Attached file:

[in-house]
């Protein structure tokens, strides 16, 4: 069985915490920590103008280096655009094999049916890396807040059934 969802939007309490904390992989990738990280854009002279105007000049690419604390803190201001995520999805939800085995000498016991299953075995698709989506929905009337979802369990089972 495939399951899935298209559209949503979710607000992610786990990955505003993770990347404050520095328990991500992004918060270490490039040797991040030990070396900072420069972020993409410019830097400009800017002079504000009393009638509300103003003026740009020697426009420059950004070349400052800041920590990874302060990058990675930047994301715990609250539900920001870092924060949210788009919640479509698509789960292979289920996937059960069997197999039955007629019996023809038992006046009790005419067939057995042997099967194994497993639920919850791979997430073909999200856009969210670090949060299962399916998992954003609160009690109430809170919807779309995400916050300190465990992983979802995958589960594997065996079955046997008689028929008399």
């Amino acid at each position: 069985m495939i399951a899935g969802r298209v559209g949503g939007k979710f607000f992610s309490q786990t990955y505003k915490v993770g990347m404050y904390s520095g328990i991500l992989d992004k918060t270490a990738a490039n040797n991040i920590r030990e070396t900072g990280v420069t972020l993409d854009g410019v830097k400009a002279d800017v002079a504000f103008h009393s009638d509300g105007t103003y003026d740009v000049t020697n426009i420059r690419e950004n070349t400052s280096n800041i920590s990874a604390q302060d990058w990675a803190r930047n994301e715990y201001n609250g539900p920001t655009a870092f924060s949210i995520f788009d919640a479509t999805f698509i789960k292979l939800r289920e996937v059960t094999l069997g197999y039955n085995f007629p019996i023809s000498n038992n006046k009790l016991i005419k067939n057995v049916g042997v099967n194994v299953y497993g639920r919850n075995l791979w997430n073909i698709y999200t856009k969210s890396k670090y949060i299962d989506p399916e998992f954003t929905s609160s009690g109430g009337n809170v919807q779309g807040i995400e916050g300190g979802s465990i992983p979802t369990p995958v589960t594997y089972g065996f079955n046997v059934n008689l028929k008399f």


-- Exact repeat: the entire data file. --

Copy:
[in-house]
């Protein structure tokens, strides 16, 4: 069985915490920590103008280096655009094999049916890396807040059934 969802939007309490904390992989990738990280854009002279105007000049690419604390803190201001995520999805939800085995000498016991299953075995698709989506929905009337979802369990089972 495939399951899935298209559209949503979710607000992610786990990955505003993770990347404050520095328990991500992004918060270490490039040797991040030990070396900072420069972020993409410019830097400009800017002079504000009393009638509300103003003026740009020697426009420059950004070349400052800041920590990874302060990058990675930047994301715990609250539900920001870092924060949210788009919640479509698509789960292979289920996937059960069997197999039955007629019996023809038992006046009790005419067939057995042997099967194994497993639920919850791979997430073909999200856009969210670090949060299962399916998992954003609160009690109430809170919807779309995400916050300190465990992983979802995958589960594997065996079955046997008689028929008399």
């Amino acid at each position: 069985m495939i399951a899935g969802r298209v559209g949503g939007k979710f607000f992610s309490q786990t990955y505003k915490v993770g990347m404050y904390s520095g328990i991500l992989d992004k918060t270490a990738a490039n040797n991040i920590r030990e070396t900072g990280v420069t972020l993409d854009g410019v830097k400009a002279d800017v002079a504000f103008h009393s009638d509300g105007t103003y003026d740009v000049t020697n426009i420059r690419e950004n070349t400052s280096n800041i920590s990874a604390q302060d990058w990675a803190r930047n994301e715990y201001n609250g539900p920001t655009a870092f924060s949210i995520f788009d919640a479509t999805f698509i789960k292979l939800r289920e996937v059960t094999l069997g197999y039955n085995f007629p019996i023809s000498n038992n006046k009790l016991i005419k067939n057995v049916g042997v099967n194994v299953y497993g639920r919850n075995l791979w997430n073909i698709y999200t856009k969210s890396k670090y949060i299962d989506p399916e998992f954003t929905s609160s009690g109430g009337n809170v919807q779309g807040i995400e916050g300190g979802s465990i992983p979802t369990p995958v589960t594997y089972g065996f079955n046997v059934n008689l028929k008399f």